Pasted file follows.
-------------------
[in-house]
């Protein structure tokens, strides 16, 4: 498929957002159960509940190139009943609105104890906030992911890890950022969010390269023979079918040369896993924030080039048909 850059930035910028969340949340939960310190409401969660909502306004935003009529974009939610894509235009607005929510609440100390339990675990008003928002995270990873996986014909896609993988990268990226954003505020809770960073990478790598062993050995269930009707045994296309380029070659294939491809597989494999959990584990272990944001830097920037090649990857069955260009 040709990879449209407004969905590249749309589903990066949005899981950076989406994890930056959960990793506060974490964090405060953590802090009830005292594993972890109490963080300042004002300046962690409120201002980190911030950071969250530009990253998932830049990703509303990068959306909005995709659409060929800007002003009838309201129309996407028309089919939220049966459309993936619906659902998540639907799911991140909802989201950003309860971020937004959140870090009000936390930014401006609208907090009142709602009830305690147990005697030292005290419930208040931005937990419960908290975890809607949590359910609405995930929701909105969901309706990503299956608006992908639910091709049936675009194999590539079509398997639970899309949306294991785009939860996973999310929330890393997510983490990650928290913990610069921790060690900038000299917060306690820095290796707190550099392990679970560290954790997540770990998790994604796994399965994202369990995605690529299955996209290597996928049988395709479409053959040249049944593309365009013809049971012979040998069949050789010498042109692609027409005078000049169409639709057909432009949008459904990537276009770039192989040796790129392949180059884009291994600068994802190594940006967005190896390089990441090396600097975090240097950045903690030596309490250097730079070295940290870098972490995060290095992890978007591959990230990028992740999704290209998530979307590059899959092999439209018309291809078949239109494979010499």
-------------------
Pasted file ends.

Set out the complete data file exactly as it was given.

[in-house]
């Protein structure tokens, strides 16, 4: 498929957002159960509940190139009943609105104890906030992911890890950022969010390269023979079918040369896993924030080039048909 850059930035910028969340949340939960310190409401969660909502306004935003009529974009939610894509235009607005929510609440100390339990675990008003928002995270990873996986014909896609993988990268990226954003505020809770960073990478790598062993050995269930009707045994296309380029070659294939491809597989494999959990584990272990944001830097920037090649990857069955260009 040709990879449209407004969905590249749309589903990066949005899981950076989406994890930056959960990793506060974490964090405060953590802090009830005292594993972890109490963080300042004002300046962690409120201002980190911030950071969250530009990253998932830049990703509303990068959306909005995709659409060929800007002003009838309201129309996407028309089919939220049966459309993936619906659902998540639907799911991140909802989201950003309860971020937004959140870090009000936390930014401006609208907090009142709602009830305690147990005697030292005290419930208040931005937990419960908290975890809607949590359910609405995930929701909105969901309706990503299956608006992908639910091709049936675009194999590539079509398997639970899309949306294991785009939860996973999310929330890393997510983490990650928290913990610069921790060690900038000299917060306690820095290796707190550099392990679970560290954790997540770990998790994604796994399965994202369990995605690529299955996209290597996928049988395709479409053959040249049944593309365009013809049971012979040998069949050789010498042109692609027409005078000049169409639709057909432009949008459904990537276009770039192989040796790129392949180059884009291994600068994802190594940006967005190896390089990441090396600097975090240097950045903690030596309490250097730079070295940290870098972490995060290095992890978007591959990230990028992740999704290209998530979307590059899959092999439209018309291809078949239109494979010499």